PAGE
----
We have picked twelve wines – 6 white, 6 red – from our 2013 Burgundy offer. Twelve wines that excited us and excited the critics, and say something about the vintage, about us and/or about their producers.
This dinner needs wine – what dinner doesn’t? – and here’s a few suggestions.
A good turkey calls for Pinot Noir…
Jane MacQuitty recommends this sophisticated white Burgundy in glowing terms in her piece on the 1st November. As usual, once white Burgundy nears maturity it does not last long – 15 cases left of this vintage at time of writing, so get your skates on.
Featured by Jane MacQuitty in the Times today, this amphorae-fermented Riesling from one of our favourite Austrian producers is a fascinating and atypical Riesling; a wine with great purity and a sort of ‘natural’ feeling softness and clarity of expression.
‘The cooler side of St. Aubin emerges in the 2010 St. Aubin Les Frionnes. Precise mineral notes frame exquisite fruit in this delicate, impeccable Burgundy. There is an understated intensity in the Frionnes that is gorgeous. The rocky soils in this site trap the daytime heat, yet at the same time force the roots to grow deep into the soils for nourishment.’ 93 Antonio Galloni, www.vinousmedia.com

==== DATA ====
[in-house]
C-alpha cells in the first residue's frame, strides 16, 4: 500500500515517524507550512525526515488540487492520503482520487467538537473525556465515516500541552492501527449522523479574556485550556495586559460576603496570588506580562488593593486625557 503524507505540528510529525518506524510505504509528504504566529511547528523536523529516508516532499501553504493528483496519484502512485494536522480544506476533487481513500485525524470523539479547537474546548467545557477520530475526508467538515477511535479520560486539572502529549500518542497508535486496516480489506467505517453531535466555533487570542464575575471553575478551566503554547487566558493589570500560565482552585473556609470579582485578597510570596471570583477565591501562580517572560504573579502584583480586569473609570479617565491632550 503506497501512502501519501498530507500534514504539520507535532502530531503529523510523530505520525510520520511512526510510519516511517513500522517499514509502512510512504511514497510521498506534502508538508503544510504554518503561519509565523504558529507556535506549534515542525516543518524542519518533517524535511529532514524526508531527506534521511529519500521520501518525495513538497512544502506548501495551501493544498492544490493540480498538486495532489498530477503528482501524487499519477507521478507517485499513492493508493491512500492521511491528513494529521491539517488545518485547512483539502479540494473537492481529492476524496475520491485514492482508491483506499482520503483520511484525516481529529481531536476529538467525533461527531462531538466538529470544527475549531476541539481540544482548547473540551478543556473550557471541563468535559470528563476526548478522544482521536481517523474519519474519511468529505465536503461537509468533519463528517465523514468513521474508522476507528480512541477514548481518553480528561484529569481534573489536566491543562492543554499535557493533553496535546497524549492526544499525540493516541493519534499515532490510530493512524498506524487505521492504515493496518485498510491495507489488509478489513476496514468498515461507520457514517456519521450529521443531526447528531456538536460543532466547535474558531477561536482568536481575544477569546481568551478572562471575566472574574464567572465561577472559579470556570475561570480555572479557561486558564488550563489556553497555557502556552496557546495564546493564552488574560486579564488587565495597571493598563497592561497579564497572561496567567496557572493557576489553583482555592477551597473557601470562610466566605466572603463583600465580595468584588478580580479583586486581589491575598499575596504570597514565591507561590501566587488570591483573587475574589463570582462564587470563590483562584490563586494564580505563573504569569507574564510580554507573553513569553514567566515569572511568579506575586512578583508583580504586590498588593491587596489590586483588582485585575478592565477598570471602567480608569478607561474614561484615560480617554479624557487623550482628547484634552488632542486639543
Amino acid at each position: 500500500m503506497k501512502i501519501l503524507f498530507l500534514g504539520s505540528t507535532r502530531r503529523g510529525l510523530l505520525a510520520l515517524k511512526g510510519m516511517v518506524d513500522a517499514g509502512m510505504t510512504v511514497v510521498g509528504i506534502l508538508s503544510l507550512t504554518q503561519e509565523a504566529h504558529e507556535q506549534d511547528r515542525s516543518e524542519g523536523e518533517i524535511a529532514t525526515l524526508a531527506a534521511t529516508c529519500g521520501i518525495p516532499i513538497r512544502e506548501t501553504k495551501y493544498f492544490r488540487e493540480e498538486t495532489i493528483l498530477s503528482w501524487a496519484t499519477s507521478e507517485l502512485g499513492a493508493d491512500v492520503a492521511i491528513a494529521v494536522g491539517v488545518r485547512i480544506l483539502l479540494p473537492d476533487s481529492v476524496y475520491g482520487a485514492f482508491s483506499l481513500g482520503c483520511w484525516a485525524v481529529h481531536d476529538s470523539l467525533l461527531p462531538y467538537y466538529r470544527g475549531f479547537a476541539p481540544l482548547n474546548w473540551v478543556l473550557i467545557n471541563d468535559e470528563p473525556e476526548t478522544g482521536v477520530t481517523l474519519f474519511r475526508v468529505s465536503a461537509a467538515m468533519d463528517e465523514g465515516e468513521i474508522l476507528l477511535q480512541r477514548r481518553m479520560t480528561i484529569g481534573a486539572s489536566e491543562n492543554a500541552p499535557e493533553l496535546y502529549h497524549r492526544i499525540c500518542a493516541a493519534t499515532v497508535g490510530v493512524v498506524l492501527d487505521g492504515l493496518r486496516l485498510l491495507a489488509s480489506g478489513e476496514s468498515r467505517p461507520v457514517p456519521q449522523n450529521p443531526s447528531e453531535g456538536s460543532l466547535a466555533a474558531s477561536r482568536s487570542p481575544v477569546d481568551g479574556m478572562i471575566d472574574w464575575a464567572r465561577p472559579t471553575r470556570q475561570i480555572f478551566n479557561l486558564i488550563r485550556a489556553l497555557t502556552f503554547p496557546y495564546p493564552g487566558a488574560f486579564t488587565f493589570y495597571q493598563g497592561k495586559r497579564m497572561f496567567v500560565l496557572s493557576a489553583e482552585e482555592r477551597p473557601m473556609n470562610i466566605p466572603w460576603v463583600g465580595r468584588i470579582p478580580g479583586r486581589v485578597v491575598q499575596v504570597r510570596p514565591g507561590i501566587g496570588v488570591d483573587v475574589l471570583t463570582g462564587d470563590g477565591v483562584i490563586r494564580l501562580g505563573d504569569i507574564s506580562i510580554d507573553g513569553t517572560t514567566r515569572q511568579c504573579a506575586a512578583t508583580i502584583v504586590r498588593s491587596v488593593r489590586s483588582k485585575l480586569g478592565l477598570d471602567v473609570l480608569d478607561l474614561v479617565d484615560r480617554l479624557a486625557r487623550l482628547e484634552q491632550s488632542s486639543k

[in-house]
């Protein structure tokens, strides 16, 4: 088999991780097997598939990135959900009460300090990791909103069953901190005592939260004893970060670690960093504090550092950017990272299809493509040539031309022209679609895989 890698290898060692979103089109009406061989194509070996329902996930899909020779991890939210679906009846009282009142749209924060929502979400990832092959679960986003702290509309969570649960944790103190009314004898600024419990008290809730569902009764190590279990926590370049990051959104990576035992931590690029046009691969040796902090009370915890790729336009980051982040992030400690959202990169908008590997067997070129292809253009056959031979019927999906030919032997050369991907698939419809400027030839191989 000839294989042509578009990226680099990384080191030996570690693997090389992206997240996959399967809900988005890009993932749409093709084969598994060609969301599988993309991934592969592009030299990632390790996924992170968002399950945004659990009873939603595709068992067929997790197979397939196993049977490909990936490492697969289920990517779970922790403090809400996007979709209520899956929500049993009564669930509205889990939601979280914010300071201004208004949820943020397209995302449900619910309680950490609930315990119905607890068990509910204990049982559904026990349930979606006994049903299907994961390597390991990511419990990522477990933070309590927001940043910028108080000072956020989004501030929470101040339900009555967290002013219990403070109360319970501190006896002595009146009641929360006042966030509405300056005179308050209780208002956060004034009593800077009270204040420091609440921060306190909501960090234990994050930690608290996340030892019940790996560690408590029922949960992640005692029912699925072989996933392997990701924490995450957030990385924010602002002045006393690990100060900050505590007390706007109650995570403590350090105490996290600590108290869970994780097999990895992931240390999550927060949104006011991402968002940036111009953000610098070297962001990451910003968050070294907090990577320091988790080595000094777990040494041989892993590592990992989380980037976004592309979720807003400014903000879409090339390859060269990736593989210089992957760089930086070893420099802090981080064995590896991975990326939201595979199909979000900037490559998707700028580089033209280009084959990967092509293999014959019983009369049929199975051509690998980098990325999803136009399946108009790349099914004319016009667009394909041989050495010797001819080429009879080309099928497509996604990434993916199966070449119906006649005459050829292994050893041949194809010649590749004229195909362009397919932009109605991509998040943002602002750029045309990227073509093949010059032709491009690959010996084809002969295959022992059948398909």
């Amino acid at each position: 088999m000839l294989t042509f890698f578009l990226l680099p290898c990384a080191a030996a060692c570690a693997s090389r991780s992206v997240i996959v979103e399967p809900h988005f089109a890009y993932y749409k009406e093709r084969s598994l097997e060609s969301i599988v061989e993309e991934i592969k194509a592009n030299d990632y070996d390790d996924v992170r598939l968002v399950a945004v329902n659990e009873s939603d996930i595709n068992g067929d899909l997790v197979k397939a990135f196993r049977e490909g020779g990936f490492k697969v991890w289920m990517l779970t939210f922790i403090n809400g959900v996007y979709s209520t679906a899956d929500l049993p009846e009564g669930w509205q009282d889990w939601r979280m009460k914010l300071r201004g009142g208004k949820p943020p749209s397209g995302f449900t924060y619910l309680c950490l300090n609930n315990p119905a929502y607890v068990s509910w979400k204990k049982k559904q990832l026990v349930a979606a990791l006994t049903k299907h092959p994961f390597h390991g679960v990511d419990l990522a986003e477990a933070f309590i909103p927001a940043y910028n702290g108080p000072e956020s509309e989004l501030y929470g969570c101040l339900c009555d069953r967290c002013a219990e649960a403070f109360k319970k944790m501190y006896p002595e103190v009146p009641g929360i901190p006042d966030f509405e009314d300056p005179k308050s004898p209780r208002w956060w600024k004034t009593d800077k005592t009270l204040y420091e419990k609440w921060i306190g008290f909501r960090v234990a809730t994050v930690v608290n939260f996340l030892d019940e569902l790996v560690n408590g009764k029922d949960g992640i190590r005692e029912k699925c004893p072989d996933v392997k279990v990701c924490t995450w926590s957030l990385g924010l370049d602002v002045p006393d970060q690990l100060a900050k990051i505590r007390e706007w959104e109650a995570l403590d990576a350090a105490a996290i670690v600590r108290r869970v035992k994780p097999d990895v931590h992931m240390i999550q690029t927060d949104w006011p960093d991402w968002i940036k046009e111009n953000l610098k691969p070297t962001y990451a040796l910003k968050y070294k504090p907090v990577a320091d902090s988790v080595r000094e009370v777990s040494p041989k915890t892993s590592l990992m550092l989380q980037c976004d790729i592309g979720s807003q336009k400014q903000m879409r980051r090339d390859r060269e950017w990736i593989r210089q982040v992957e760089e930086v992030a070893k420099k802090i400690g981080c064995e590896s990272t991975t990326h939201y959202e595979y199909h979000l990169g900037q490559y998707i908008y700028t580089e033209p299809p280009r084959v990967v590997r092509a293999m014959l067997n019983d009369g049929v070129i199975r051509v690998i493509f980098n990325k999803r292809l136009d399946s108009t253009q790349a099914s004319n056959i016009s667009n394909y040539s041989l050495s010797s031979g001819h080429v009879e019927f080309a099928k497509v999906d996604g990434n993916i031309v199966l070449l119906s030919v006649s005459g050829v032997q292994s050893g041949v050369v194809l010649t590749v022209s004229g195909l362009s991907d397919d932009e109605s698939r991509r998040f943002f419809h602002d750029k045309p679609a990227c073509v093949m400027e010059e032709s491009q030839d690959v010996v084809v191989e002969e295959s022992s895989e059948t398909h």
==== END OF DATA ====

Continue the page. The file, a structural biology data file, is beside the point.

The adventurous and sportif Paul Jacqueson and his wife Marie make wines of impeccable quality, when not climbing in the Himalayas, close indeed to their much more expensive cousins on the Côte d’Or. We have a particular fondness for their whites, and especially the Pucelle, which is a model of what a great Rully can be year after year.
We were led to Istrian wine by our our friend Tony Hodges. Tony, who sadly departed earlier this year, coined the slogan 'The lightness of being Istria' for the nascent wine export drive. The 'basic' wines have been well-appreciated for a couple of years.
As advocates of 'En Rama' style sherries we were very pleased to discover that Lustau were joining in and releasing a range of their own unfiltered sherries. A fino from each town in the sherry triangle, Jerez, Sanlúcar and El Puerto Santa María. For us the Fino from El Puerto is the stand-out.
Gavi has become seriously popular recently. Maybe it's the clean fresh style so 'typical' of Italian white wine, maybe it's that it's easy to remember and pronounce. It comes from the 'armpit' just north of Genoa, where the Italian peninsula joins the main European landmass.
Just when you may have started to tire of the cut grass, gooseberries, asparagus, sprinkling felines and tropical fruit character of “typical” New Zealand Sauvignon Blanc, allow us to tempt you back in to the genre with Nick Mills’ outrageously tasty offering from Central Otago…
Austrian wines are finally shaking free from the shackles of being assumed to be sweet and German-like, and have for some time been the darling of sommeliers in high-end restaurants. Leading the way is Austria’s own grape variety, Grüner Veltliner.
A recent article by Ferran Centelles, sommelier of Restaurant El Bulli, on Jancis Robinson.com is entitled ‘Montsant – half-price Priorat?’, which is a provocative title, but the article shows just how far this D.O has come in a very short space of time.